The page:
QUESTIONS concerning this application should be directed to the project manager, Mark R. Evans, in writing at the Jacksonville Permits Section, Post Office Box 4970, Jacksonville, Florida 32232; by electronic mail at; by facsimile transmission at (904)232-1940; or, by telephone at (904)232-2028. 

IMPACT ON NATURAL RESOURCES: Coordination with U.S. Fish and Wildlife Service, Environmental Protection Agency (EPA), the National Marine Fisheries Services, and other Federal, State, and local agencies, environmental groups, and concerned citizens generally yields pertinent environmental information that is instrumental in determining the impact the proposed action will have on the natural resources of the area.

EVALUATION: The decision whether to issue a permit will be based on an evaluation of the probable impact including cumulative impacts of the proposed activity on the public interest. That decision will reflect the national concern for both protection and utilization of important resources. The benefits, which reasonably may be expected to accrue from the proposal, must be balanced against its reasonably foreseeable detriments. All factors which may be relevant to the proposal will be considered including cumulative impacts thereof; among these are conservation, economics, esthetics, general environmental concerns, wetlands, historical properties, fish and wildlife values, flood hazards, floodplain values, land use, navigation, shoreline erosion and accretion, recreation, water supply and conservation, water quality, energy needs, safety, food, and fiber production, mineral needs, considerations of property ownership, and in general, the needs and welfare of the people. Evaluation of the impact of the activity on the public interest will also include application of the guidelines promulgated by the Administrator, EPA, under authority of Section 404(b) of the Clean Water Act or the criteria established under authority of Section 102(a) of the Marine Protection Research and Sanctuaries Act of 1972.  A permit will be granted unless its issuance is found to be contrary to the public interest.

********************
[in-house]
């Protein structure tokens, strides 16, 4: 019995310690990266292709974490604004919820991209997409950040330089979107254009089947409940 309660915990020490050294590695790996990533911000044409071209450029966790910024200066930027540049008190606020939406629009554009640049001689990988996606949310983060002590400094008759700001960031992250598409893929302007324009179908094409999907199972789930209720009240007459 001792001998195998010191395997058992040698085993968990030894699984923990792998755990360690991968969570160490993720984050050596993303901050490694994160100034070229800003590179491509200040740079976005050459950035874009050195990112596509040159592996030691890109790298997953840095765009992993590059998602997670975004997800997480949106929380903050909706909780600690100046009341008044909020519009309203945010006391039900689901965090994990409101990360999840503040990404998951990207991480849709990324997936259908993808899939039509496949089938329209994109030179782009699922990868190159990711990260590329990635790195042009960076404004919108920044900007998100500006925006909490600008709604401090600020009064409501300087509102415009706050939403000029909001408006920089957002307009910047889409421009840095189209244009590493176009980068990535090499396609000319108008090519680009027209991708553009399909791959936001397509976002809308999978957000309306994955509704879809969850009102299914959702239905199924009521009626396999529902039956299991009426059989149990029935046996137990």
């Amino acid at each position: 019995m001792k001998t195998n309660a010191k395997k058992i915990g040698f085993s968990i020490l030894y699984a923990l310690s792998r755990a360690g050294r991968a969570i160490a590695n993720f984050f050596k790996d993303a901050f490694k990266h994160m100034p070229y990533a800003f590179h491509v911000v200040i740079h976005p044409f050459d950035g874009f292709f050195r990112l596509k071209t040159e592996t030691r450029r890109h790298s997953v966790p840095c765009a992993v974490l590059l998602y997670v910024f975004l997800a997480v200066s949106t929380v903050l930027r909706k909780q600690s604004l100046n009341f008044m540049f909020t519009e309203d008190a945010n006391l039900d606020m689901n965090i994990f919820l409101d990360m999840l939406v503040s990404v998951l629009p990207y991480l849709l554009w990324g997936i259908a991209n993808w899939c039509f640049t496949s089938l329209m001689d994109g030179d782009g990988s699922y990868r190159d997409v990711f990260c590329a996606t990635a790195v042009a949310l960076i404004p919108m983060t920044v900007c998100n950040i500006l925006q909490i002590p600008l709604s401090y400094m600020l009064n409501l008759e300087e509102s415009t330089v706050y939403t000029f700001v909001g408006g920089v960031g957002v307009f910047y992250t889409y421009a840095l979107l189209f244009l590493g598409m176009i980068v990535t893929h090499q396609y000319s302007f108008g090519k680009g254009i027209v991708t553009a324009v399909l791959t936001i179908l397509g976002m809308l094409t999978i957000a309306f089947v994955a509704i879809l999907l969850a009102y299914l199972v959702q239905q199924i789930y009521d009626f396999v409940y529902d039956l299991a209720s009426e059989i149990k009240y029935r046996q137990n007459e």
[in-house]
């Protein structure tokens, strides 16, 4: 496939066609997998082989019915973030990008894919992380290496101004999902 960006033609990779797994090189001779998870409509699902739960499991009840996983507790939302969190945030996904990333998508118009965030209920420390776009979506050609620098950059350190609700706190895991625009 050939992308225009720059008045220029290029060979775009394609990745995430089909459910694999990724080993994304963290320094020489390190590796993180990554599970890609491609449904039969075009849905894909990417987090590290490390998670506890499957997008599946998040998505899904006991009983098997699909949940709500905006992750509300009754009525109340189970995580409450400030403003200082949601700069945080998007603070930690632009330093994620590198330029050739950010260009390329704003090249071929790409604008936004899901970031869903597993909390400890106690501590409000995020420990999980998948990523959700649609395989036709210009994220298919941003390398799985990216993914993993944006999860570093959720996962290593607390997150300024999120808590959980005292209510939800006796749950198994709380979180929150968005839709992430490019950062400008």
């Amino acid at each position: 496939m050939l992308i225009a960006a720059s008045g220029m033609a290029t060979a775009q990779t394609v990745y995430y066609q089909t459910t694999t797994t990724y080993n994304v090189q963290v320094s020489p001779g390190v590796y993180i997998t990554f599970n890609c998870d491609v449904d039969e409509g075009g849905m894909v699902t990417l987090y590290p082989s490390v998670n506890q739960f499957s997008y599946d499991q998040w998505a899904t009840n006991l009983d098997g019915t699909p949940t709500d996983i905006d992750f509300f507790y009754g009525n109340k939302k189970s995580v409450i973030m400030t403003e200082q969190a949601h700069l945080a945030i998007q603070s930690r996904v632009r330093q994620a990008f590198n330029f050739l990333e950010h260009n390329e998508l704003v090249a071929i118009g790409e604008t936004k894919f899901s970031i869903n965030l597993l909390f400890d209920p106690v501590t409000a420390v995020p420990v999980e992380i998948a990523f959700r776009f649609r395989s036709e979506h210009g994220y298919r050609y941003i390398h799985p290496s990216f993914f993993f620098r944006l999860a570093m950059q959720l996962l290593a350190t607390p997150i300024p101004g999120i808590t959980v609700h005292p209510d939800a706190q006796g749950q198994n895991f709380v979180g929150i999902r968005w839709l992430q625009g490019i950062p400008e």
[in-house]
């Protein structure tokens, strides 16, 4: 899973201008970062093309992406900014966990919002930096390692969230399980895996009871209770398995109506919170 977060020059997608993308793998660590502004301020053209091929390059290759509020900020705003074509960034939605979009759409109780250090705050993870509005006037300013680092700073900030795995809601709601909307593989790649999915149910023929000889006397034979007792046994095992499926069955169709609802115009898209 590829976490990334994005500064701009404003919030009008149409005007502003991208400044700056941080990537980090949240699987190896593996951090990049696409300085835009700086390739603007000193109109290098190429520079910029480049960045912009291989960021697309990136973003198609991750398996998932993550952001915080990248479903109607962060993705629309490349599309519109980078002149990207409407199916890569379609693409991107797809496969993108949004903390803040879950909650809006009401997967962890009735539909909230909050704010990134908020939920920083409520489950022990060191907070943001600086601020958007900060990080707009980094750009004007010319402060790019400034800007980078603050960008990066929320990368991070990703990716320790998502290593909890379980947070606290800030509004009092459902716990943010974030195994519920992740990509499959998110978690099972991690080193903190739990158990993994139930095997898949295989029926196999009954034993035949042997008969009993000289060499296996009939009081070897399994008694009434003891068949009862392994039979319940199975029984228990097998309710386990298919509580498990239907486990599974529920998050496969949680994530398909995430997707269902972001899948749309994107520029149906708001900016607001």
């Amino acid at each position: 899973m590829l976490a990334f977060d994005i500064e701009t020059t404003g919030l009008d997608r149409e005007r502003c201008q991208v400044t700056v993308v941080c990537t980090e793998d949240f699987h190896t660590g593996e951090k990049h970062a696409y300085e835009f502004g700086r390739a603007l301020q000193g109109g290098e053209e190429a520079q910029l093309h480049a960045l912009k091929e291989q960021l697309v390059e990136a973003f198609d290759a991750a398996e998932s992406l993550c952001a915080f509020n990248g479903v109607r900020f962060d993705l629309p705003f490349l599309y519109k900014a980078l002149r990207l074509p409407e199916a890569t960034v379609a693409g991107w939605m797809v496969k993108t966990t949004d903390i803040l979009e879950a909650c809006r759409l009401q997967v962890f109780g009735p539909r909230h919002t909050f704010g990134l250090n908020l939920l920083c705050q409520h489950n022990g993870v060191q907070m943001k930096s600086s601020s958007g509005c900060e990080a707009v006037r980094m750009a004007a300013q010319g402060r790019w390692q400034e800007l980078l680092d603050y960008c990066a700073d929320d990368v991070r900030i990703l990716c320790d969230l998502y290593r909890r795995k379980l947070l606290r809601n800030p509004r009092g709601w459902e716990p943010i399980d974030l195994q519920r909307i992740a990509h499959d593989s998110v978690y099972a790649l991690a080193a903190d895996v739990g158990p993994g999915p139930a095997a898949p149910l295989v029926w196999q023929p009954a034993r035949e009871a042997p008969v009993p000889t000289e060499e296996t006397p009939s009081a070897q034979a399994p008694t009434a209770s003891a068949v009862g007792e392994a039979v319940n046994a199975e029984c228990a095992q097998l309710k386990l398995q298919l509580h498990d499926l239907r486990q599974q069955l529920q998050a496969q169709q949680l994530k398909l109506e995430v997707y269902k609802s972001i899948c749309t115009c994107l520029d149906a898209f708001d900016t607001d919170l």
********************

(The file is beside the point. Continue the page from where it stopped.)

The US Army Corps of Engineers (Corps) is soliciting comments from the public; Federal, State, and local agencies and officials; Indian Tribes; and other Interested parties in order to consider and evaluate the impacts of this proposed activity. Any comments received will be considered by the Corps to determine whether to issue, modify, condition, or deny a permit for this proposal. To make this determination, comments are used to assess impacts to endangered species, historic properties, water quality, general environmental effects, and the other public interest factors listed above. Comments are also used to determine the need for a public hearing and to determine the overall public interest of the proposed activity.

COASTAL ZONE MANAGEMENT CONSISTENCY: In Florida, the State approval constitutes compliance with the approved Coastal Zone Management Plan.  In Puerto Rico, a Coastal Zone Management Consistency Concurrence is required from the Puerto Rico Planning Board.  In the Virgin Islands, the Department of Planning and Natural Resources permit constitutes compliance with the Coastal Zone Management Plan.

REQUEST FOR PUBLIC HEARING: Any person may request a public hearing. The request must be submitted in writing to the District Engineer within the designated comment period of the notice and must state the specific reasons for requesting the public hearing.